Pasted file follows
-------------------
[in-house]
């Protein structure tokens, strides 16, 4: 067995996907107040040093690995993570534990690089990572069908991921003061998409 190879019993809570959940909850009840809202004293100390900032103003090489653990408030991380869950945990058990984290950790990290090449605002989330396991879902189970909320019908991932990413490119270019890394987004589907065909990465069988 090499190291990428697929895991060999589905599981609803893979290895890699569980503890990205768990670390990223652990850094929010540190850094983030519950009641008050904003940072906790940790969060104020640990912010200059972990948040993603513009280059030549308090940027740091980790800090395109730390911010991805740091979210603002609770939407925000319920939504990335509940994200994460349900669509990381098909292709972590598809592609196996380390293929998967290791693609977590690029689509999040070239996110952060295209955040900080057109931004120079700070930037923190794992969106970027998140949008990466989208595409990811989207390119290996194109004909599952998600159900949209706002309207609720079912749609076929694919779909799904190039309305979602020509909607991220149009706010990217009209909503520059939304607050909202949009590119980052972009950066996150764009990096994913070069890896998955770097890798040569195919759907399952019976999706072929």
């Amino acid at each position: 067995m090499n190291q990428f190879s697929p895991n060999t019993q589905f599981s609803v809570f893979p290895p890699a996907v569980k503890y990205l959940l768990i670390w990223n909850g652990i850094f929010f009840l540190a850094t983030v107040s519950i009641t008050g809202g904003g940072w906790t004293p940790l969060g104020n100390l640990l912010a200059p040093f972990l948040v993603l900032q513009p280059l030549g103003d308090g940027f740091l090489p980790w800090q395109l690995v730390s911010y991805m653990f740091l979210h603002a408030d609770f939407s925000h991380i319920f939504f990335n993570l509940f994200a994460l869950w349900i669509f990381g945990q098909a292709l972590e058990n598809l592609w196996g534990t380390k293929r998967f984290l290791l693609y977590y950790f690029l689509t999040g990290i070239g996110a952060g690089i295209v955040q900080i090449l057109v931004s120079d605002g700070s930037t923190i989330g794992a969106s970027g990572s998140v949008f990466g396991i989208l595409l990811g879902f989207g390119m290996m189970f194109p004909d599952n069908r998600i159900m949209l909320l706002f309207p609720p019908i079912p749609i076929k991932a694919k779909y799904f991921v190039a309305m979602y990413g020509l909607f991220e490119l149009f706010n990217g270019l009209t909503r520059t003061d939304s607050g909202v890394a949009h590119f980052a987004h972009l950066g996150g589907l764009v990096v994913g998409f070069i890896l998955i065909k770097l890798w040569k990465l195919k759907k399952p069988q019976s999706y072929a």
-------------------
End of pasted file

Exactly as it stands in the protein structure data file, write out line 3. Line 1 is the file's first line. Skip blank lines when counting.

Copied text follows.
């Amino acid at each position: 067995m090499n190291q990428f190879s697929p895991n060999t019993q589905f599981s609803v809570f893979p290895p890699a996907v569980k503890y990205l959940l768990i670390w990223n909850g652990i850094f929010f009840l540190a850094t983030v107040s519950i009641t008050g809202g904003g940072w906790t004293p940790l969060g104020n100390l640990l912010a200059p040093f972990l948040v993603l900032q513009p280059l030549g103003d308090g940027f740091l090489p980790w800090q395109l690995v730390s911010y991805m653990f740091l979210h603002a408030d609770f939407s925000h991380i319920f939504f990335n993570l509940f994200a994460l869950w349900i669509f990381g945990q098909a292709l972590e058990n598809l592609w196996g534990t380390k293929r998967f984290l290791l693609y977590y950790f690029l689509t999040g990290i070239g996110a952060g690089i295209v955040q900080i090449l057109v931004s120079d605002g700070s930037t923190i989330g794992a969106s970027g990572s998140v949008f990466g396991i989208l595409l990811g879902f989207g390119m290996m189970f194109p004909d599952n069908r998600i159900m949209l909320l706002f309207p609720p019908i079912p749609i076929k991932a694919k779909y799904f991921v190039a309305m979602y990413g020509l909607f991220e490119l149009f706010n990217g270019l009209t909503r520059t003061d939304s607050g909202v890394a949009h590119f980052a987004h972009l950066g996150g589907l764009v990096v994913g998409f070069i890896l998955i065909k770097l890798w040569k990465l195919k759907k399952p069988q019976s999706y072929a």